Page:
The film offers several insights into various ways that hegemonic masculinity is experienced by particular men in particular locations within the power structure (Howson, 2005). For instance, the relationship between Ludovic’s father and Jerome’s father becomes sour after Ludovic approaches Jerome and proposes to marry him. The behavioral tendencies exhibited by Ludovic forces his father to live a strenuous life, and he is looked down upon more. Thus, when working with Jerome’s father, he is unable to cope with disagreements within his own family. Instead of staying calm, Ludovic’s father decides to change jobs and move out of town instead of facing his problems like a man should. On the other hand, Christine is depicted as a female who vastly desires that she was born a boy. Through her peers, she forces Ludovic to swap clothes with her since she does not like the princess’s dress she is wearing during her birthday. Chris turns to using force in order to attain hegemonic masculinity so that she may attain the status that is accorded to men in the society (Blounde, 2007).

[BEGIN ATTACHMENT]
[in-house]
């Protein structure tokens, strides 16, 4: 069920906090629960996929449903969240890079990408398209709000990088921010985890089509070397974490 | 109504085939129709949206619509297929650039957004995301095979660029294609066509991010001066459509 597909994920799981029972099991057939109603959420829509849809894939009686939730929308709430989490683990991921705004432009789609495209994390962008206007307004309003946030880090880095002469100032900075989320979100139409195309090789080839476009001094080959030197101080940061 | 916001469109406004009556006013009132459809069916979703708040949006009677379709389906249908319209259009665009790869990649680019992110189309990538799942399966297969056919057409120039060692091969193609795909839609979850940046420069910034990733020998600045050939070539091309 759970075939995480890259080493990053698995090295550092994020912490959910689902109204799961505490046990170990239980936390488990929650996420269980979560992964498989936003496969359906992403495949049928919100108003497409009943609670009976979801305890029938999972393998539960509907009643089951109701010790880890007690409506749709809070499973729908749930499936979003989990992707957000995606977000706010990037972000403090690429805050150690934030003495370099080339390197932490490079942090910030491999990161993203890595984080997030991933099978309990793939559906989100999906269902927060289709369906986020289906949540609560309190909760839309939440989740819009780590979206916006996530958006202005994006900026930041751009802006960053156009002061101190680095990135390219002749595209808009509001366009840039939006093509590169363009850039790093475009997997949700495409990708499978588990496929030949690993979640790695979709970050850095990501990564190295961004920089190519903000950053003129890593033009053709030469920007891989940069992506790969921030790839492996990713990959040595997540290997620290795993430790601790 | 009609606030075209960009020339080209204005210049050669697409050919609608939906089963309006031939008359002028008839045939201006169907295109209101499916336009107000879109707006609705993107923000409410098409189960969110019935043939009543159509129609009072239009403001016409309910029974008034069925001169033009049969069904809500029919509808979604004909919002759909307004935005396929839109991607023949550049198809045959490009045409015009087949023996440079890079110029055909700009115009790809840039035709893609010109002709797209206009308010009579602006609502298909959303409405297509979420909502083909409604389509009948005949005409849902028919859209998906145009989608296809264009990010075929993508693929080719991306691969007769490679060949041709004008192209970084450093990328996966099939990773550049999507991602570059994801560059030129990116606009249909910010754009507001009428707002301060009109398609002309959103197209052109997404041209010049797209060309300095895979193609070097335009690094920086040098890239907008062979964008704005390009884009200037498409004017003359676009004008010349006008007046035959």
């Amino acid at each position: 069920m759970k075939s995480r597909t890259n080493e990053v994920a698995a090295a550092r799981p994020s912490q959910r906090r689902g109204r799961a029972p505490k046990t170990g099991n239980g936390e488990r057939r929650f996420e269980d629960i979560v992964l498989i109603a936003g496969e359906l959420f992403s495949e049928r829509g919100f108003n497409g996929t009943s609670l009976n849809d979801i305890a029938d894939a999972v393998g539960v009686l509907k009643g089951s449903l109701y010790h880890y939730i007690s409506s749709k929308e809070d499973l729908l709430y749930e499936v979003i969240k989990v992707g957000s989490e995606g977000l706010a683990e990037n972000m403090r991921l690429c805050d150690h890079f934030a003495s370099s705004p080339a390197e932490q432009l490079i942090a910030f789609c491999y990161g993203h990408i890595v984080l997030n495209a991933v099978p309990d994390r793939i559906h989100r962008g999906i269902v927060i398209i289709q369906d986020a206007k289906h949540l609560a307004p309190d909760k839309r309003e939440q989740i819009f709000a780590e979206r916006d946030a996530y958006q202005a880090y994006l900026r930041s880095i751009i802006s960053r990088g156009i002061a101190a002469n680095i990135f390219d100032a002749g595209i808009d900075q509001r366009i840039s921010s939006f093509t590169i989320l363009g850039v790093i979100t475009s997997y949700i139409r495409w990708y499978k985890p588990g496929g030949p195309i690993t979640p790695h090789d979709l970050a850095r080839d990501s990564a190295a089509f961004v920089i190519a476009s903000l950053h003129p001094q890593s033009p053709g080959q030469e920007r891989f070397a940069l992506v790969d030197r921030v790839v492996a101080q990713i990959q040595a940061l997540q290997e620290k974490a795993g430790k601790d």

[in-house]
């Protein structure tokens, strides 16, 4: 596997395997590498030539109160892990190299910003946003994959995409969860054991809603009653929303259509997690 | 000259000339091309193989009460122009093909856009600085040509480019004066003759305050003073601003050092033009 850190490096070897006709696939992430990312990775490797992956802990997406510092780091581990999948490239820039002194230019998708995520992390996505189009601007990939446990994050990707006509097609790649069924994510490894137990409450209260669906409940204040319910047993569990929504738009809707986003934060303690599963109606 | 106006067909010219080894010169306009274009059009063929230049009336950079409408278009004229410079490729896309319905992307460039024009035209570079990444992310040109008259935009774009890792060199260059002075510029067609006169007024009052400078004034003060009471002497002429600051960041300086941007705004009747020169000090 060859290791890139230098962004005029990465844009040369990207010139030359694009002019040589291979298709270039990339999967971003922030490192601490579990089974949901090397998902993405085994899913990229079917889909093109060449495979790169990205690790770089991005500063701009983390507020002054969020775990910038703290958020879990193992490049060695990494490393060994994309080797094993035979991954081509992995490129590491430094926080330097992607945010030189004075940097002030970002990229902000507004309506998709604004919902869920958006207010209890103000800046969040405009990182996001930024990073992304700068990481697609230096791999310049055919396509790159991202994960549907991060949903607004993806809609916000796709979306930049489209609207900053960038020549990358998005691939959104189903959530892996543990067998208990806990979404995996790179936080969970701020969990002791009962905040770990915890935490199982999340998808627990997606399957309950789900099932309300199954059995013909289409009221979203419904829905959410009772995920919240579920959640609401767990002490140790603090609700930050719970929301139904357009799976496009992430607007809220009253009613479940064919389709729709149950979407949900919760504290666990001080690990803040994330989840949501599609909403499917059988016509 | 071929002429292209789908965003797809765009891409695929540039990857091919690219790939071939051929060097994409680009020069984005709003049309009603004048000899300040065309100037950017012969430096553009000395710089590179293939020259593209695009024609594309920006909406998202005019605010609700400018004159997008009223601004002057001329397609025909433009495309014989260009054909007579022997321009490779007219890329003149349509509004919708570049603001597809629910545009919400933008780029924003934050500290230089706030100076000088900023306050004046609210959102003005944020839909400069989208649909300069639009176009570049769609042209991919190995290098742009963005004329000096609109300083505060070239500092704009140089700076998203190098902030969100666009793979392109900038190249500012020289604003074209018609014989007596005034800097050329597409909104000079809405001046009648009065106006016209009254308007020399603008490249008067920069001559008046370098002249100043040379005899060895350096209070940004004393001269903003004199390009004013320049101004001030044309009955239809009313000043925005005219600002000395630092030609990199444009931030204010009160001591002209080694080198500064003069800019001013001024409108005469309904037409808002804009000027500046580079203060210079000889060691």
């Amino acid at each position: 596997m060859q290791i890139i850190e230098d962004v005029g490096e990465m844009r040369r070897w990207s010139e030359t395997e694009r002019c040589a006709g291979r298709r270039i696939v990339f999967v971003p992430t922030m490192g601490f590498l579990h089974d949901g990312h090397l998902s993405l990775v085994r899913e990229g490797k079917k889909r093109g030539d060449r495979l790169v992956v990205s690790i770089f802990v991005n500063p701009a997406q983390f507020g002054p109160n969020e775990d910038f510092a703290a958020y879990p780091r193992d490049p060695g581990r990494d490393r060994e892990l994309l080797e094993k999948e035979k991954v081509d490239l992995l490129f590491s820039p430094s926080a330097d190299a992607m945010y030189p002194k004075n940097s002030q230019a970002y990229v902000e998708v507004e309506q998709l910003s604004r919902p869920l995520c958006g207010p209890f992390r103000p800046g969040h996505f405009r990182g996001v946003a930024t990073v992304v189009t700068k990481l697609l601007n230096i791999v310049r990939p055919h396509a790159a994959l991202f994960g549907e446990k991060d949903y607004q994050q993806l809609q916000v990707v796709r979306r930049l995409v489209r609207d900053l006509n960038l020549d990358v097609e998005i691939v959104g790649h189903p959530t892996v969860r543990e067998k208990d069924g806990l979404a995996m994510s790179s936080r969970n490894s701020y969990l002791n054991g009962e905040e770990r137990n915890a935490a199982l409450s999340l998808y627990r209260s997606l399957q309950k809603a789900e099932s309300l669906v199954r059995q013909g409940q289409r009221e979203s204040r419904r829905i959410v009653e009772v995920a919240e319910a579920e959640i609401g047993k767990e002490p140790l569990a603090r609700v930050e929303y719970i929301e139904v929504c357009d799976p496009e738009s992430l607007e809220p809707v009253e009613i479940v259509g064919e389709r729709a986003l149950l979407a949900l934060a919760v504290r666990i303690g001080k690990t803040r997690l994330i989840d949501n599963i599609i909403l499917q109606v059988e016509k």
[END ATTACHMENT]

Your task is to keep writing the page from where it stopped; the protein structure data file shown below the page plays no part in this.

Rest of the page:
The film also offers insights into the collective social construction and maintenance of hegemonic masculinity through various examples (Howson, 2005). Ludovic’s mother is present in all the struggles that her son goes through in the film and their bond is a ‘developed’ rather than an ‘innate’ one. When Ludovic enters Jerome’s house and wears his deceased sister’s dress, she, is horrified just like other members of their community. The community members have played a crucial role in enforcing and legitimizing the concepts of hegemonic masculinity. Ludovic’s community does not tolerate the behavior that Ludovic exhibits at home or in school, so they end up requesting him being expelled. The clamor for his expulsion gathers pace when he appears in a school play as snow white, a role traditionally reserved for girls. In another instance, the community turns against the boy and his family when he wears Jerome’s deceased sister’s dress immediately after proposing marriage to his longtime friend, Jerome.